Material Handling: Five sectors, five applications
Equipment

Material Handling: Five sectors, five applications

Globally, the material handling equipment market is projected to grow at 5.4 per cent between now and 2030. In particular, India and China are expected to help OEMs expand their end-user markets, possibl...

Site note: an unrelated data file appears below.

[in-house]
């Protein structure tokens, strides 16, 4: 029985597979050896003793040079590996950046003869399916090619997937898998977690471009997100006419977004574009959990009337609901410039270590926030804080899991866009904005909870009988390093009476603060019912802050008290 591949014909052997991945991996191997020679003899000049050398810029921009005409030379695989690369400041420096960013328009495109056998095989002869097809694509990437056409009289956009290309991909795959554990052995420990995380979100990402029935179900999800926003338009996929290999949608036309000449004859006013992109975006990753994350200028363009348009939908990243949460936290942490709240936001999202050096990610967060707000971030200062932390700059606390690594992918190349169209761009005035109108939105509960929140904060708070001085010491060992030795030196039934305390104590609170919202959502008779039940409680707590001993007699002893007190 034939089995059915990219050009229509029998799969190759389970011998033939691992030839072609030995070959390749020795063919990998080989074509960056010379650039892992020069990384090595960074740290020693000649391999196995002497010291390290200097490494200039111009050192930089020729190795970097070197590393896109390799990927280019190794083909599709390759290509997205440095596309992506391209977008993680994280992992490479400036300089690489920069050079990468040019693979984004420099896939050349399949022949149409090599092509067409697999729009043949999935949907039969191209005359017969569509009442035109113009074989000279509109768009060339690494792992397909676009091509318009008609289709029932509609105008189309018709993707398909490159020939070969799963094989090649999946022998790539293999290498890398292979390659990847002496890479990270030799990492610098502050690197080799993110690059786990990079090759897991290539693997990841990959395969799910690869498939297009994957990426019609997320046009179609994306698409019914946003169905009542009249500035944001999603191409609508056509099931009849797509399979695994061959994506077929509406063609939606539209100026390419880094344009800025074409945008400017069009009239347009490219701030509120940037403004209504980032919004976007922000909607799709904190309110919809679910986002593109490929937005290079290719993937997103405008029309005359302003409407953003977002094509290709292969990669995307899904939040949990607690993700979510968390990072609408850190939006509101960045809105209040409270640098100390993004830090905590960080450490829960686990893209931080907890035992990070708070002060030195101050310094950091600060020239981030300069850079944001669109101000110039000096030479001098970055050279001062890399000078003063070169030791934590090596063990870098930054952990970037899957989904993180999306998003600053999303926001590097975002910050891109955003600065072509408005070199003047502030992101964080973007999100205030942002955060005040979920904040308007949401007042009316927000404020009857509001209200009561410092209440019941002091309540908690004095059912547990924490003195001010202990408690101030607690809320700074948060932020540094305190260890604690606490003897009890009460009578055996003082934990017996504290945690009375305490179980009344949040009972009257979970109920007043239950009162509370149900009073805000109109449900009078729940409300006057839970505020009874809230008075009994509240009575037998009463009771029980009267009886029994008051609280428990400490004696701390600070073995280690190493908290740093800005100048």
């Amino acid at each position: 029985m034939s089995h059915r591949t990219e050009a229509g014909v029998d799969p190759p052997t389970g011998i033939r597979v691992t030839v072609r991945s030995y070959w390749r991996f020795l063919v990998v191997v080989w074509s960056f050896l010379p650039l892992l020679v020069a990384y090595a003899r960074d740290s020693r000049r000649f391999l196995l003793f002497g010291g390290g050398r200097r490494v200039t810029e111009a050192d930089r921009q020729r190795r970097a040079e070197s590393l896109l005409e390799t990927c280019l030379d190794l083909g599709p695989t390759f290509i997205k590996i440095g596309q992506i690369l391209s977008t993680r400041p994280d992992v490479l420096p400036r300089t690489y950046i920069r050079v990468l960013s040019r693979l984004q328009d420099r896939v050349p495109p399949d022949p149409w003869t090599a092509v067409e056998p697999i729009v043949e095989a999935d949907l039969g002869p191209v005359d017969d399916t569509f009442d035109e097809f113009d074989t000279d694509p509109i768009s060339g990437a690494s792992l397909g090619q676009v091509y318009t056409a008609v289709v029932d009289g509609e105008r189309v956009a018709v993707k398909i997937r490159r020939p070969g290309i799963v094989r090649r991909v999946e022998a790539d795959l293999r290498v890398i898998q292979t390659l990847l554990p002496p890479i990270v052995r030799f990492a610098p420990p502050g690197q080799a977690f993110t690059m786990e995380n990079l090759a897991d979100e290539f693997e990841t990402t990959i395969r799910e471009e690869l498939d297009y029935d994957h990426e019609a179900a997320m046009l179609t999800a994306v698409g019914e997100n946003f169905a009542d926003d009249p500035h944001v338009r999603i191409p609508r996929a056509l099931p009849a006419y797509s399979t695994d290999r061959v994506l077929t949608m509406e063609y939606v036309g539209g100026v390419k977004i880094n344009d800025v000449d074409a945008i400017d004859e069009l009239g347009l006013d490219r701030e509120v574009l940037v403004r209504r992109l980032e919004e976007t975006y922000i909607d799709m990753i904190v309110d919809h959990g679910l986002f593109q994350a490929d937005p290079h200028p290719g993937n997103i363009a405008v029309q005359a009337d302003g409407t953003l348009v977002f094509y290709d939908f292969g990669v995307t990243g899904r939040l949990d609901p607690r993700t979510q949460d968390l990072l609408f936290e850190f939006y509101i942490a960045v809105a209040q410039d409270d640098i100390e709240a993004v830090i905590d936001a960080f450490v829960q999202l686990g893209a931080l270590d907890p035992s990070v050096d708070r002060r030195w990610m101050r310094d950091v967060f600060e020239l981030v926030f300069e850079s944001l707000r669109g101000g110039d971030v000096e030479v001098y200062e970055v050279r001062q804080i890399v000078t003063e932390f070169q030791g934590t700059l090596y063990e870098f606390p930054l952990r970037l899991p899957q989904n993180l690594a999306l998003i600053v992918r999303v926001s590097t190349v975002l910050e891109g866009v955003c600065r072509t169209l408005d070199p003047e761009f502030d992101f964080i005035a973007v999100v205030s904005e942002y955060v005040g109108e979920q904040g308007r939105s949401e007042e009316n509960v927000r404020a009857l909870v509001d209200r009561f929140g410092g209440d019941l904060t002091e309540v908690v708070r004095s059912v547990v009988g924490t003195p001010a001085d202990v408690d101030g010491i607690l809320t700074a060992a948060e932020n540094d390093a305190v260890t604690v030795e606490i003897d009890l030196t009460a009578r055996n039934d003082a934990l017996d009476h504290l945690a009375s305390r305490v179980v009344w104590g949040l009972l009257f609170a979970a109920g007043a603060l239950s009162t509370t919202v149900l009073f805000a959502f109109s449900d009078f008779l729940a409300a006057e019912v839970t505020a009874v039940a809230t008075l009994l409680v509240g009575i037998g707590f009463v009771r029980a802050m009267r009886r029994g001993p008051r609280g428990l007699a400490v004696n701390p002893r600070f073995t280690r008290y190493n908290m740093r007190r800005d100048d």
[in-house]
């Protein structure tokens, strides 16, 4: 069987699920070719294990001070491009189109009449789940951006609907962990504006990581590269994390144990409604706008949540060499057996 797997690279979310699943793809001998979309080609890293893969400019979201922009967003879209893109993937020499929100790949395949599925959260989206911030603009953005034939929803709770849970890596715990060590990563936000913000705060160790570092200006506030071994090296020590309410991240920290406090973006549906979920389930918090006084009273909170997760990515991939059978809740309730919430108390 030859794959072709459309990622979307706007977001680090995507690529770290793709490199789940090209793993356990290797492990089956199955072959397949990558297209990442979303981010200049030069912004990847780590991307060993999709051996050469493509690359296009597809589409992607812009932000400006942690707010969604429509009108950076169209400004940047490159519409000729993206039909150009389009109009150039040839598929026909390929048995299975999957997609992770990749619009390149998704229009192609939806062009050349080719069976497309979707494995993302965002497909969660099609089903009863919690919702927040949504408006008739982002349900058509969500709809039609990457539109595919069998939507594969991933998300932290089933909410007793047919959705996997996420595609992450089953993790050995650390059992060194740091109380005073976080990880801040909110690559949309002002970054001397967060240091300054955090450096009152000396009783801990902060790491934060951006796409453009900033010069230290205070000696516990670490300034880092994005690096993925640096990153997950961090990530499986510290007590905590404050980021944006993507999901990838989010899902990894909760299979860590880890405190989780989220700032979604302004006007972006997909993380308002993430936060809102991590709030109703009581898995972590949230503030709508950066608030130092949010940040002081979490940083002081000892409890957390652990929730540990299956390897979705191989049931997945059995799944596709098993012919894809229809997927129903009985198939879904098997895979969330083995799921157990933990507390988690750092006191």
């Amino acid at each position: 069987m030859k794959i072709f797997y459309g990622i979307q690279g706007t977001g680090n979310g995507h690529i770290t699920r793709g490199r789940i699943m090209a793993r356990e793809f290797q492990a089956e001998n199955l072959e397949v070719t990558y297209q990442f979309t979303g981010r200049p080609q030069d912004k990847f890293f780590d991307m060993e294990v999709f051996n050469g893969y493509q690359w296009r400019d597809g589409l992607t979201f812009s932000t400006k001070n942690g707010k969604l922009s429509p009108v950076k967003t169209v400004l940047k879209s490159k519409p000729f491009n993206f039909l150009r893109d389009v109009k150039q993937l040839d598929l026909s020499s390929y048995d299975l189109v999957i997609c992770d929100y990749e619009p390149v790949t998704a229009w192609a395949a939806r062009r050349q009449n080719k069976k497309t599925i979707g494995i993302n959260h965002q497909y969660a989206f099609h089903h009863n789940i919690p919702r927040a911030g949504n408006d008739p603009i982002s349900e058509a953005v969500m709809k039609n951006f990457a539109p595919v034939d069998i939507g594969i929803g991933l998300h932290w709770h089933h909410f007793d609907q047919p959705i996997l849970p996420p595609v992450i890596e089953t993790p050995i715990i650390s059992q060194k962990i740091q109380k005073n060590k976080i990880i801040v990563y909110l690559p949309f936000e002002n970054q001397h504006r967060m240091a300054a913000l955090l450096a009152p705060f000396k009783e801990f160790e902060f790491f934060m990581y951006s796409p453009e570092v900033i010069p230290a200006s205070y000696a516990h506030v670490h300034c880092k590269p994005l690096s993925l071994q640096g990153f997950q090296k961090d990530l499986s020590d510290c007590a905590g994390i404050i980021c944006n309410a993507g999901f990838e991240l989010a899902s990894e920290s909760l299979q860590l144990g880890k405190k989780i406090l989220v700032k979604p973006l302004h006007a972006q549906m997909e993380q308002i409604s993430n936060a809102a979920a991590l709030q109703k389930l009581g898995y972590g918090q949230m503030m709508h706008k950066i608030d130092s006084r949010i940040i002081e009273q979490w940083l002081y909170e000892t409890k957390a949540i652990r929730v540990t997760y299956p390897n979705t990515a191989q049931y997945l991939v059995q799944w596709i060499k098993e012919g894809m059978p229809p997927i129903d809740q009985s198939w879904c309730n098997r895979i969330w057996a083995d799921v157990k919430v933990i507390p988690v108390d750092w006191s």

Globally, the material handling equipment market is projected to grow at 5.4 per cent between now and 2030. In particular, India and China are expected to help OEMs expand their end-user markets, possibly because this segment of machines is permeating so many varied industries, from ports to the construction of buildings and infrastructure, the maintenance of those assets, logistics and more. What does it take for harbour mobile cranes to handle heavy cargo loads? The Bothra Group has been using Liebherr harbour mobile cranes since 2004. “As of today, we have the second largest fleet (after Adani) of harbour mobile cranes in India—17 Liebherr cranes across the east coast ports where we have operations, such as Haldia, Paradip, Visakhapatnam, Gopalpur and Kakinada,” shares Rahil Sahu, General Manager, Bothra Shipping Services. “While purchasing a crane, we consider the traffic forecast along with ship sizes expected, operating capacity of the machine, capital cost, reliability and availability of [after-sales] service in India. We opted for Liebherr cranes because the brand has a proven track record, provides reliable service and spares are available.” “One of our learnings through COVID-19 has been the need to become as independent as possible in maintaining a fleet of cranes, especially the sourcing of spares,”he continues. “For all port and terminal operators, sourcing spares during the pandemic has been a challenge owing to our reliance on foreign machinery. Additionally, with the war in Ukraine, the supply chains of European parts manufacturers continue to be disrupted, affecting operations in Indian ports. In future, all port operators will begin to look for cranes with spares and maintenance needs that can be fulfilled locally instead of relying on imports. This will boost the Government’s Atmanirbhar Bharat policy. In the last year we have actually developed some indigenous components for our own cranes. At present, Indian ports are dependent heavily on imported machinery for their operations. There is an urgent need to develop domestic solutions to be able to grow at a faster rate.” “We employ 250 people to operate and maintain our fleet of mobile harbour cranes,” shares Sahu. “In collaboration with Liebherr, we have invested in a simulator to train our crane operators so that an operator is well trained and familiar before starting work at site. We’re the only private port operator with a simulator. Appropriate training helps crane operators operate the crane and ensure the productivity and longevity of the machine. In Paradip, our mobile harbour crane ranks second highest in cargo handled annually. In Haldia, our crane ranks the highest. We lay emphasis upon the proper maintenance and operations of the cranes to provide greater output in operations. Training and predictive maintenance have also helped us ensure that our cranes see fewer breakdowns among our competitors. We focus on improving our crane availability where we target each crane to be available for operations for more than 5,000 hours a year. Longer operative hours help the ports to maintain good operating parameters and help reduce costs.” Why are most Indian rail contractors still using semi-mechanised working methods? e2ERail has been using track-handling machines since 2010 to load,unload and lay rails and sleepers; screen ballasts; for link work;packing and alignment of rails and for the replacement and rehab of tracks. “When choosing equipment, we looked for well-established brands withthe ability to supply quickly, offering a decent credit period andwhose products had a good resale value,” says Sourajit Mukherjee, CEO, e2ERail. “From the perspective of productivity, we look foruser-friendly machines needing no specific onsite training for theoperator and no extra safety parameters, which are compact and easy toshift, economical, fuel-efficient, sound, which save the most manualexecution hours and can be used by smaller teams when our entire workforce isn’t available.” Deploying hydras for rail work is a semi-mechanised workingmethodology. Mukherjee is keen to reduce the number of workers onsiteto cut down on the vigilant safety measures needed. However,semi-mechanised machines are still far from the most productive way of working. The best alternative way of working is the newly introduced new trackconstruction (NTC) machines, according to Mukherjee. “NTCs can lay 1,500 m of track (sleepers and rails) every day (in eight hours of workingtime) versus hydras that can manage only about 100 m a day. It’s just thatNTCs are only viable for extensive stretches of tracks, projects thatare upwards of 500 km.Thousands of rail contractors across India have adopted manual andsemi-mechanised construction methods owing to budgetary constraints andoverall logistics and feasibility, whereas only a handful of railcontractors use the NTC machine that costs Rs 25-30 crore. NTCsadditionally require specially designed wagons and depots for operations.” “We’d like to scale up to fully mechanised working methods but atpresent the cost of the machine enabling such operations isprohibitive,” he adds. Why are material handling machines vital for the extraction of coal? In the Singareni Collieries (SCCL) Vakilpali Mine, a feeder breaker helps crush coal underground in the panel itself. The feeder breaker is the last and most important part of Komatsu’s continuous miner equipment package for the extraction of coal from below ground. It is a highly mobile crushing solution that accepts the output of mining and crushes it to make it more amenable for onward haulage. By being placed near the working face and effectively interfaced with onward haulage equipment, the feeder breaker helps both the mining system and the haulage system to operate efficiently and productively. “With the feeder breaker, crushing happens at a regulated pace, thereby ensuring that coal can be evacuated smoothly from under the ground to the surface through a series of gate belt and trunk belt conveyors,” explains Paka Ravi Kiran, Manager, SCCL Colliery Manager. “Essentially, the feeder breaker performance is optimised to discharge coal in synchronisation with the rated peak capacity of the belt conveyors, while ensuring minimal downtime. This ensures overall productivity.” Using a feeder breaker underground helps get the coal to a predetermined size as per the requirement of end-users such as thermal power plants, continues Kiran. “We don’t need to additionally crush the coal at the surface level.” “It was important that the feeder breaker deliver the desired output size— (-) 100mm or (-) 200mm —and achieve a throughput of 600 tonne per hour,” says Kiran. “A crawler-mounted system would be able to navigate the underground terrain. We also wanted the feeder breaker to be fitted with safety technologies such as an audio-visual alarm, dust suppression system, e-stop, conveyor belt interlock, fire suppression system and area lighting. The machine should be approved by the Directorate General of Mines Safety.” Why does India’s most iconic bridge need a platform to hold (men and) materials? The Maharashtra State Road Development Corporation is using an Alimak MC 650 work platform to assist the maintenance of the bridge pylons of Mumbai’s Rajiv Gandhi Sea Link, popularly known as the Bandra Worli Sea Link, India’s fourth longest bridge. This complex application requires the MC 650 platform to run on a pylon with two inclinations. At every height, the platform must be kept at the zero level.The Alimak unit must also cover the entire circumference of the pylon, and hence adjust to the narrowing circumference as it runs upward. Additionally, a unique Alimak lift installed in the straight vertical shaft with an entrance fitted in the floor of the car (a manhole type entry) has been provided with additional jigs and fixtures to hold hydraulic tensioners to tension the cable of the stayed bridge. “Alimak offers sturdy, reliable and user-friendly machines, and the model that was chosen met the complexity of this project,” says ShubhasBorse, Executive Engineer, MSRDC, RGSL Toll Maintenance Unit. “While Alimak is little [more than] expensive than other international brands, it offers better safety features and is more reliable in terms of offering technology that has been proven across the globe over seven decades.” Alimak offers an energy-efficient drive unit, reduced power consumption and a variable frequency control unit, which help reduce the ownership cost of the hoist over its long life. Which material handling solutions increase human productivity in an e-commerce warehouse? Ecom Express uses a semi-automated spiral chute and controlled vertical reciprocating conveyors that are capable of simultaneously handling different products from the verticals it serves: firms in the B2B, B2C and e-grocery segments. “To pick up items from the inventory and move them out to the drop zone for invoicing smoothly and conveniently, we deploy multi-bin pick trolleys and platform trolleys,” says Lakshmanan S, Chief Operating Officer, EcomFulfillment Services. “To move heavy material from point to point on the floor, we use platform trolleys and hand pallet trucks. To load and unload trucks, we rely on manual and battery-operated hand pallet trucks.” Ecom Express’s focus has been on increasing movement yield and safety and, to this end, it has considered grocery-specific handling equipment from reliable, cost-effective brands that offers free mobility on the floor and adheres to proper design ergonomics. “Material handling equipment consistently increases human productivity by minimising the effort required to carry loads,” adds Lakshmanan. “We have the highest regard for quality and delivery speed, crucial factors in logistics where consumer demands are constantly changing.” While Ecom Express has found the best material handling solution for its requirements, the company reckons that smart conveying could be the next best alternative to what it has developed. “This is because we service such a large multi-tier inventory ecosystem,” explains Lakshmanan.